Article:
Superior’s City Council gave tentative approval to require city residents to wear face coverings in indoor public spaces on Monday, July 13.

The committee of the whole split 9-1 in favor of the resolution introduced by Councilor Esther Dalbec in response to the pandemic. Councilor Keith Kern voted against the measure.

The face covering requirement would only go into effect if approved by the council on Tuesday, July 21. If approved, face coverings would be required starting Monday, July 27 and would remain so until the council establishes an end date or rescinds the order. Councilors didn’t address how long the order would be in effect at the meeting Monday.

RELATED: Ashland, Bayfield counties enact strict mask requirements starting Friday

RELATED: Superior considers mandating masks in indoor public spaces

The resolution calls for people to wear a face covering in restaurants and taverns, unless actively eating or drinking; retail businesses; gyms and fitness centers; sports facilities; entertainment venues; and on public transportation.

Exemptions would be made for children 5 years old and younger; for those unable to wear a face covering for legitimate medical, disability, developmental or psychological reasons; and for people who are addressing the hearing impaired or an audience at least 6 feet away. Participants in sports or performances would also be exempt during practice, the performance or competition. People would be able remove their face covering temporarily for identification purposes.

Dalbec, who has been in quarantine for months, said she puts on a mask when she’s outside if a neighbor comes out.

“What is so hard about wearing a mask?” Dalbec asked. “It’s not confining. It’s not hard to do. It’s going to prevent this disease from spreading so we can get on with our lives … we have to be responsible people.”

Several councilors, including Kern, Brent Fennessey and Craig Sutherland, expressed concern about the impact the resolution would have on businesses, particularly those that fail to enforce the order and rely on a city license to operate.

Business owners who don't enforce the order could have that taken into consideration when licenses come up for review or if they seek economic incentives from the city for up to a year after the order expires.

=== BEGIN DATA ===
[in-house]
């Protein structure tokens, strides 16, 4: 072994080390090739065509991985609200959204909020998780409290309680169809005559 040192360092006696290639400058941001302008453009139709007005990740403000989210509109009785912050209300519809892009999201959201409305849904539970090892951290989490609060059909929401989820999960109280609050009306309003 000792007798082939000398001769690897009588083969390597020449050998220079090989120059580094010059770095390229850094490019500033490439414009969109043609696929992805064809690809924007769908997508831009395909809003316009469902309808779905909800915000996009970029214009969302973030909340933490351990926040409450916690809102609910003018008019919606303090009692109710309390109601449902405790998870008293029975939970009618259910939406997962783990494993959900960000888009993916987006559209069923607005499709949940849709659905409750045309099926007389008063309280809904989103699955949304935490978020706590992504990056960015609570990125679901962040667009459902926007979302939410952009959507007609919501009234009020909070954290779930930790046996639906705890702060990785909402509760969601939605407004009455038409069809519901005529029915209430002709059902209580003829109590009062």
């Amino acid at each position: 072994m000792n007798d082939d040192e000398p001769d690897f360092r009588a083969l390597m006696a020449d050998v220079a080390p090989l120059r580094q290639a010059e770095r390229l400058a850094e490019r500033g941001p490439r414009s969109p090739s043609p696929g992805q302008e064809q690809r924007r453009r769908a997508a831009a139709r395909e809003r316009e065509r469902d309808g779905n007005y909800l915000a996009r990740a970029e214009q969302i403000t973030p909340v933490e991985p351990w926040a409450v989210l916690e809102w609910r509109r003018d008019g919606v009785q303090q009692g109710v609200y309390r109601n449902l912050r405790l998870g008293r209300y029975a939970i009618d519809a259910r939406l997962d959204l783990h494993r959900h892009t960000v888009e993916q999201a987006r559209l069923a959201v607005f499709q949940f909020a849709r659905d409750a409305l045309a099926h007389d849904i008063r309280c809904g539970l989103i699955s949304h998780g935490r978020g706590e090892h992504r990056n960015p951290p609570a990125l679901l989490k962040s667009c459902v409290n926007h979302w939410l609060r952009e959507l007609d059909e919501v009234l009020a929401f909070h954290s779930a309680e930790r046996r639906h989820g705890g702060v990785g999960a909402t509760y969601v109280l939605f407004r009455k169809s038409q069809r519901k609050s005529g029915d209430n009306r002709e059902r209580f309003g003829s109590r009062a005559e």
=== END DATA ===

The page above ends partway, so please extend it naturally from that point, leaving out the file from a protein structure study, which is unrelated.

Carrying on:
“I don’t think it’s fair or equitable for a small percentage of our businesses — bars and restaurants, or taxi cabs … that we have this separate penalty,” Fennessey said.

Sutherland put forward an amendment that would have made the resolution apply only to “front-end employees” — those who deal with the public — and that would have removed the threat to city licenses.

Councilor Jenny Van Sickle said she opposed removing the licensure language after several bars closed following a resurgence of the coronavirus in the community. Liquor licenses account for the largest number of licenses issued by the city.

“Extending the pandemic is bad for business, not face coverings,” Van Sickle said. “We tried a looser approach. It didn’t go well.”

Since June 25, the number of positive tests for COVID-19 in Douglas County has more than tripled. The number of cases was at 63 on Monday, up from 20 during the three weeks prior to June 25.

The council split 5-5 to defeat the proposed amendment to resolution. Councilors Warren Bender, Jack Sweeney, Fennessey, Sutherland and Kern favored the changes. Councilors Elm, Ruth Ludwig, Dalbec, Nicholas Ledin and Van Sickle defeated the amendment.

Sutherland said while he supports the use of masks in public, he couldn’t support the resolution as written. Still, he voted in favor of sending it to the council.

The city has "an opportunity to be proactive," said Elm. However, he questioned “gray areas” such as requiring employees to wear masks at a call center that isn’t open to the public.

The order doesn’t cover private spaces within a business, such as a storage area for employees only, said Mayor Jim Paine.

Fennessey suggested the city create a sign that business owners could use to explain the order and take the onus off themselves. The council voted unanimously to accept the proposal.

Some businesses like Menards and Super One already require people to wear masks, Bender said, and a number of businesses he visited in West St. Paul recently required them.

Elm said no matter what the council decides, they won't be able to please everyone.

“We’re certainly fighting something that’s unknown and no adult that’s living knows how to deal with,” Elm said. “Unfortunately, other levels of government above us haven’t exactly helped us … Regardless of the direction we go, 50% are going to be upset; 50% are going to be satisfied with the situation.”

Emails sent to the City Council prior to Monday's meeting leaned against the mandate, with 22 in favor of masks in public and 25 opposed. Two others recommended forgoing the requirement for business spaces not open to the public.

The council will consider the resolution for adoption when it meets at 6:30 p.m. Tuesday, June 21 in the Government Center. Because of the pandemic, public comment hasn’t been allowed at meetings but is accepted at

Paine said he anticipates additional amendments to the resolution before the council votes on it.